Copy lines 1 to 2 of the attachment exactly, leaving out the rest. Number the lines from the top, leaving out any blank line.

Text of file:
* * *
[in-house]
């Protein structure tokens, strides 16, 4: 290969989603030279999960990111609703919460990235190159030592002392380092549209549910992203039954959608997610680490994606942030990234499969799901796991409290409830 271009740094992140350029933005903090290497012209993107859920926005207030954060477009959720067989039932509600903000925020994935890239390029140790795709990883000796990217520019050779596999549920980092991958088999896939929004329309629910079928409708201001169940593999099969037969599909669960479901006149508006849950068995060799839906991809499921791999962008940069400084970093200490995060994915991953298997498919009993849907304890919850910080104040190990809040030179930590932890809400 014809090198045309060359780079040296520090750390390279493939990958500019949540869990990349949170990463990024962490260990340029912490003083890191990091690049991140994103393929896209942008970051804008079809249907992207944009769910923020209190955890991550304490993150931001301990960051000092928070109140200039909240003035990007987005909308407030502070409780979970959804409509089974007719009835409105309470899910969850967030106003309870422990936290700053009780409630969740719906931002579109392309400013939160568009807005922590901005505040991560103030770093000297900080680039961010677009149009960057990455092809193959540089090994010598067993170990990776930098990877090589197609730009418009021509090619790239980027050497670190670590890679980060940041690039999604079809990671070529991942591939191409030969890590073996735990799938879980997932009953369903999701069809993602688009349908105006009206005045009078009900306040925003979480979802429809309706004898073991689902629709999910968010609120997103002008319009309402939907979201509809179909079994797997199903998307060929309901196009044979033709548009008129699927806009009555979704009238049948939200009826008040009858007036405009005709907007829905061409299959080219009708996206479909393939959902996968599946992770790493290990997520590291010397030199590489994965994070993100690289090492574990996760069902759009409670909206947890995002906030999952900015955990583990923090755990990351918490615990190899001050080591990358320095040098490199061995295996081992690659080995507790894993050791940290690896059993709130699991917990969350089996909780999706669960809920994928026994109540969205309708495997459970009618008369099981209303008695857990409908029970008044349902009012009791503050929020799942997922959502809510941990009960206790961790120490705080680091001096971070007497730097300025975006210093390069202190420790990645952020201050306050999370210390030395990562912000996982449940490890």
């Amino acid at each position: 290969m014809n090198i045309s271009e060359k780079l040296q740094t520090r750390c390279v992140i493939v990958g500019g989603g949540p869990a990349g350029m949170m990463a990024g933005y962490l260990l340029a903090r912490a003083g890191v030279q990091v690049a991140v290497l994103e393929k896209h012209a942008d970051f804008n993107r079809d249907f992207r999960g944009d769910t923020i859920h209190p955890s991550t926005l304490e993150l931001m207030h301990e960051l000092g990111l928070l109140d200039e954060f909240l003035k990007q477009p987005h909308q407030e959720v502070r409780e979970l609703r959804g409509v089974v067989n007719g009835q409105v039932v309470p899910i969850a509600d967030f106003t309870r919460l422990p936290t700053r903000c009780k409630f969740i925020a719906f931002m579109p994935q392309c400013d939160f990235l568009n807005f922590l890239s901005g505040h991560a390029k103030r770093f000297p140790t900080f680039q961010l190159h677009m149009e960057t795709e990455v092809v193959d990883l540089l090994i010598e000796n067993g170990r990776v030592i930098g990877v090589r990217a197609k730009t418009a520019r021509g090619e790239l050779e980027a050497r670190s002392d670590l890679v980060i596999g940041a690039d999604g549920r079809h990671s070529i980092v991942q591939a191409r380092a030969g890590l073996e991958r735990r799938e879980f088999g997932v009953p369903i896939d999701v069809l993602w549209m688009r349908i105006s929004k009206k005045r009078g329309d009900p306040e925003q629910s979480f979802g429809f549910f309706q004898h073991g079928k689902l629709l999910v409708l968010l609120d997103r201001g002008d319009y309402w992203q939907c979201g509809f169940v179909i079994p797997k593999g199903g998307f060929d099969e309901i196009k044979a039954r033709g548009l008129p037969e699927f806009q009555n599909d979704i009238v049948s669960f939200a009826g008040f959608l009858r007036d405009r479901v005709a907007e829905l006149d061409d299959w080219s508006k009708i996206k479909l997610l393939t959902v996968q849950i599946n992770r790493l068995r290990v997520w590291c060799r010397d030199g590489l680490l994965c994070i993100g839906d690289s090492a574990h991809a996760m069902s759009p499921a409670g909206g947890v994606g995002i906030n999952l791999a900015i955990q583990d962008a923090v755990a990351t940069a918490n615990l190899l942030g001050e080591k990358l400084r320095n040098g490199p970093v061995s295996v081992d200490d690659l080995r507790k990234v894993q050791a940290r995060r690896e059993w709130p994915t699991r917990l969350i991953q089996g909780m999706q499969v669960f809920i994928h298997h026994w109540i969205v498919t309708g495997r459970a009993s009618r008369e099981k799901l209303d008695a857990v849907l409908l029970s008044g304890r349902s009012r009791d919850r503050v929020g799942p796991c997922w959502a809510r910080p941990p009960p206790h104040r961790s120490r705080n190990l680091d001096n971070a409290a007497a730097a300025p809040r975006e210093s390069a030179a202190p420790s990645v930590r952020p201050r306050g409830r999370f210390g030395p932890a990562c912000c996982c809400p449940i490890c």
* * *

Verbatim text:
[in-house]
């Protein structure tokens, strides 16, 4: 290969989603030279999960990111609703919460990235190159030592002392380092549209549910992203039954959608997610680490994606942030990234499969799901796991409290409830 271009740094992140350029933005903090290497012209993107859920926005207030954060477009959720067989039932509600903000925020994935890239390029140790795709990883000796990217520019050779596999549920980092991958088999896939929004329309629910079928409708201001169940593999099969037969599909669960479901006149508006849950068995060799839906991809499921791999962008940069400084970093200490995060994915991953298997498919009993849907304890919850910080104040190990809040030179930590932890809400 014809090198045309060359780079040296520090750390390279493939990958500019949540869990990349949170990463990024962490260990340029912490003083890191990091690049991140994103393929896209942008970051804008079809249907992207944009769910923020209190955890991550304490993150931001301990960051000092928070109140200039909240003035990007987005909308407030502070409780979970959804409509089974007719009835409105309470899910969850967030106003309870422990936290700053009780409630969740719906931002579109392309400013939160568009807005922590901005505040991560103030770093000297900080680039961010677009149009960057990455092809193959540089090994010598067993170990990776930098990877090589197609730009418009021509090619790239980027050497670190670590890679980060940041690039999604079809990671070529991942591939191409030969890590073996735990799938879980997932009953369903999701069809993602688009349908105006009206005045009078009900306040925003979480979802429809309706004898073991689902629709999910968010609120997103002008319009309402939907979201509809179909079994797997199903998307060929309901196009044979033709548009008129699927806009009555979704009238049948939200009826008040009858007036405009005709907007829905061409299959080219009708996206479909393939959902996968599946992770790493290990997520590291010397030199590489994965994070993100690289090492574990996760069902759009409670909206947890995002906030999952900015955990583990923090755990990351918490615990190899001050080591990358320095040098490199061995295996081992690659080995507790894993050791940290690896059993709130699991917990969350089996909780999706669960809920994928026994109540969205309708495997459970009618008369099981209303008695857990409908029970008044349902009012009791503050929020799942997922959502809510941990009960206790961790120490705080680091001096971070007497730097300025975006210093390069202190420790990645952020201050306050999370210390030395990562912000996982449940490890």